Leo and Nancy Anderson are firm believers in following programs laid out by the Angus Association

Leo and Nancy Anderson raise commercial and registered Angus on 1,000 contiguous acres in rural Hindsville, Ark., with a herd totaling between 600 and 700 at any given time.

As a boy, Leo was raised on 300 of the current 1,000 acres with the homestead being started by his grandfather, C.W. Bone, and later taken over and by his father and mother, Leo and Fern Bone-Anderson.

“Everybody farms differently, and my practices are much different than my father’s, partially through trial and error in discovering what works best for us and partially because times have changed,” Leo said.

Leo remembers his father sheltering cattle in a barn during winter nights. The cattle got so steamy and hot they seemed to get sick more often. Consequently, Leo keeps his cattle unconfined with some open shelters available in addition to little valleys and groves of trees that provide sufficient protection and seem to promote health. Leo’s father also kept 100 goats whose browsing helped control more persistent issues like cockle burrs, thistles and brush while Leo, like most farmers today, fertilizes, sprays for weeds and brush hogs.

“I like to use chicken litter when it’s available on a rotating basis, even though it brings in cockle burr and other weed seeds. The grass grows well and I rarely need to over seed,” Leo said.

Building the large farm may have taken dedication and time, but the couple clearly loves what they do. They have one full-time employee, Robby Burks, who lives with his family in the original family homestead.

Farm responsibilities are informal but well defined. Leo is the general manager and focuses heavily on land, especially since he “retired” from their lumber businesses with Pine Creek Lumber in Hindsville and Anderson Lumber in Siloam Springs, Ark., still family businesses. The land is well watered by ponds and springs.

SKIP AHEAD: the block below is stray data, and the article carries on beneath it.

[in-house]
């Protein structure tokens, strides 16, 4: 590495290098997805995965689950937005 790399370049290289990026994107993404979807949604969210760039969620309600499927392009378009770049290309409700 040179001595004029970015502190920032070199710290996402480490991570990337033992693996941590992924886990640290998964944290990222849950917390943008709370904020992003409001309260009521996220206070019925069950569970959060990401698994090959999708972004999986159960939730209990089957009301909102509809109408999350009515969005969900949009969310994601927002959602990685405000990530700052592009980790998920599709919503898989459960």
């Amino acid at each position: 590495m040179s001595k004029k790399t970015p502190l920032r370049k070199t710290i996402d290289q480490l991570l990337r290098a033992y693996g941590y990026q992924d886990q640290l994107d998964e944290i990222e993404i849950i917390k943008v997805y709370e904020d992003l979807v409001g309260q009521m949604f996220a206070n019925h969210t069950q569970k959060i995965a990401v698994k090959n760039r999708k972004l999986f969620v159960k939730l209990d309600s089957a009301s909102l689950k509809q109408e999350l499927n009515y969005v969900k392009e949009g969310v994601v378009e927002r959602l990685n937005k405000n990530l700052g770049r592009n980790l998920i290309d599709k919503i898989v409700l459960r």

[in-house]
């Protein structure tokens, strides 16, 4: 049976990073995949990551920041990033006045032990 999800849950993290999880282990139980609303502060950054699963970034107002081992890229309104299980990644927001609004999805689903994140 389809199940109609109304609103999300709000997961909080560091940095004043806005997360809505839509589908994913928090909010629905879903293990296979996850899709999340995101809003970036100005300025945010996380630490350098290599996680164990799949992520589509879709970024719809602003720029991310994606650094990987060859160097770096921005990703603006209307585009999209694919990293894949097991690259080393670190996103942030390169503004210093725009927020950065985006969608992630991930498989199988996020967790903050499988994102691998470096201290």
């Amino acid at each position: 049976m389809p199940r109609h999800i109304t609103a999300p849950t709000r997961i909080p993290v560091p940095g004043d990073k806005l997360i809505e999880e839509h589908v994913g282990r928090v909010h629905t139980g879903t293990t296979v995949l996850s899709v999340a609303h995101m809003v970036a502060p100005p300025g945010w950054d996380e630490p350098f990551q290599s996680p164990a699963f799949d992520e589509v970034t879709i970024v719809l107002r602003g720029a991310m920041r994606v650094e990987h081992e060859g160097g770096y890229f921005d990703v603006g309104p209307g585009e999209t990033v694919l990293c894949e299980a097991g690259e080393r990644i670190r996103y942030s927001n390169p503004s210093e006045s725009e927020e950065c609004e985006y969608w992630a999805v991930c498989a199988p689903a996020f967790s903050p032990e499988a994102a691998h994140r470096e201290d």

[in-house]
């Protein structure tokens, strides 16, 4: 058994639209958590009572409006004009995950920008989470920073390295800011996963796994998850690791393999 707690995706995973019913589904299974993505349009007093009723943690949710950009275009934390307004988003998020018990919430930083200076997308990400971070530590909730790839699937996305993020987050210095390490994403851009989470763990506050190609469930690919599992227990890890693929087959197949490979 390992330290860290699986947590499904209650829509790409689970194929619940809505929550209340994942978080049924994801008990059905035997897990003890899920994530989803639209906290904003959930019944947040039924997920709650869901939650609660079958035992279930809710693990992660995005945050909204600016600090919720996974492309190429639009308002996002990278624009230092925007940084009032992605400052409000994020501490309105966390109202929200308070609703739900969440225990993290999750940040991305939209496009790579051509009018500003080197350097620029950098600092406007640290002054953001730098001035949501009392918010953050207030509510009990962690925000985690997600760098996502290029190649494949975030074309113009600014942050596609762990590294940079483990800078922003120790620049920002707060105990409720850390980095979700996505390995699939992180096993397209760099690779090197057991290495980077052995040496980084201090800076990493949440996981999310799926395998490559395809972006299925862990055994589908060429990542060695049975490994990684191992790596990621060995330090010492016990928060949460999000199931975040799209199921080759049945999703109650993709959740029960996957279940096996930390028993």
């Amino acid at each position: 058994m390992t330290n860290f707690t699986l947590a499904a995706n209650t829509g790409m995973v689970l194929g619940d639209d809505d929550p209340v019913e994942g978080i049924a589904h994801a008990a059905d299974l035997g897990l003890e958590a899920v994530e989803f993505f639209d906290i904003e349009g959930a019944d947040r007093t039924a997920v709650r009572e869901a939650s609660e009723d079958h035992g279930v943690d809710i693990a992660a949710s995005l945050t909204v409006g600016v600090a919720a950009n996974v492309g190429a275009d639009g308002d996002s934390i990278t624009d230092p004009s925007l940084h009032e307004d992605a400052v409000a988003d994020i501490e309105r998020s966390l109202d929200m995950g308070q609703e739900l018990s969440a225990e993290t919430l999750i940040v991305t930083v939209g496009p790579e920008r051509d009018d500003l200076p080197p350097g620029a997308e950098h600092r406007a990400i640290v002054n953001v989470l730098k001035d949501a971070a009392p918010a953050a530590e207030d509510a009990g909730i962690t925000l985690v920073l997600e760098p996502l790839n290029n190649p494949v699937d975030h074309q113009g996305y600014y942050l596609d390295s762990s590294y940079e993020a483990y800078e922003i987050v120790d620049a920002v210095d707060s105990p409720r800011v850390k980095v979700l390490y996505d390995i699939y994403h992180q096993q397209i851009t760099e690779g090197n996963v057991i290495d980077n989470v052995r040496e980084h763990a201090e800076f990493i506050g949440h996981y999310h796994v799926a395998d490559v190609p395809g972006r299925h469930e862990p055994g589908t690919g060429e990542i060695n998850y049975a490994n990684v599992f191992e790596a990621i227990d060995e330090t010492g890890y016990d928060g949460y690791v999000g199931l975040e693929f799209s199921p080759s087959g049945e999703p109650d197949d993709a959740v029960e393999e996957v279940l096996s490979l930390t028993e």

Robby spends much of his time in fence repair, equipment service and cattle delivery, as well as doing most of the feeding and tagging. Nancy and her close friend Loretta Lewis, affectionately labeled “two old dames” by Leo, administer shots and freeze brand, with Nancy also doing the bookwork and helping rake hay.

Leo is a staunch supporter of the Angus Association.

“They work hard at improving the breed and adjusting EPD data,” Leo said.

In recent years the Angus Association identified four genetic defects caused by recessive mutations of a single cattle chromosome.

The first defect is calf malformation characterized by crooked or twisted legs with joints often fixed in position and with the calves born dead or dying shortly after birth. The second typically results in calves born near term with the birth weight of approximately 30 pounds and volleyball to basketball sized heads. These calves have no recognizable brain or spinal canal tissue. The third defect is commonly called double muscling with calves having little covering fat and thin bones. The final issue is identified by calves with an abnormal, crouched posture similar to that of an elk or deer fawn and also with a taller and more slender frame than their unaffected siblings.

In order to resolve the issues, the Angus Association required registered breeders to perform a DNA test of all breeding females. The Andersons complied through a blood sample taken from the ears of their cattle. Any female with any of the recessive genes can no longer be used for registered breeding, which will eliminate these issues because both the sire and the female must have the gene for the problem to occur with a 25 percent chance of having a dead or affected calf, a 50 percent chance of having a normal appearing calf that carries the mutation and a 25 percent chance of having a normal appearing, non-mutation carrying calf.

“The Angus Association is progressive and holds itself to the highest possible standards,” Leo said. “This is simply one indication of their mission to produce the best breed of cattle.”

The second association practice is to analyze registration papers and adjust EPD numbers according. The result is that buyers, whether buying semen or breeding animals, have the latest EPD data available based upon actual calf statistics rather than original parent statistics.

The Anderson’s run 250 registered and commercial Angus mommas bred naturally by 10 registered herd bulls. They have spring and fall calving for the commercial herd in order to have a better chance at hitting higher markets as well as spring and fall calving for the registered herd in order to allow more maturation time before breeding. The Andersons prefer looking through Angus Association publications and studying the published EPDs for calving ease, milkability and yearling weight knowing EPD updates provide accuracy

The Andersons sell pelvic measured bred heifers and 18 to 24 month fully evaluated bulls through private treaty sales. Most buyers are repeat customers with 90 percent of their sales going to commercial breeders.

“Customers return because they have liked our cattle before and appreciate that our terrain is similar to theirs,” Leo explained.


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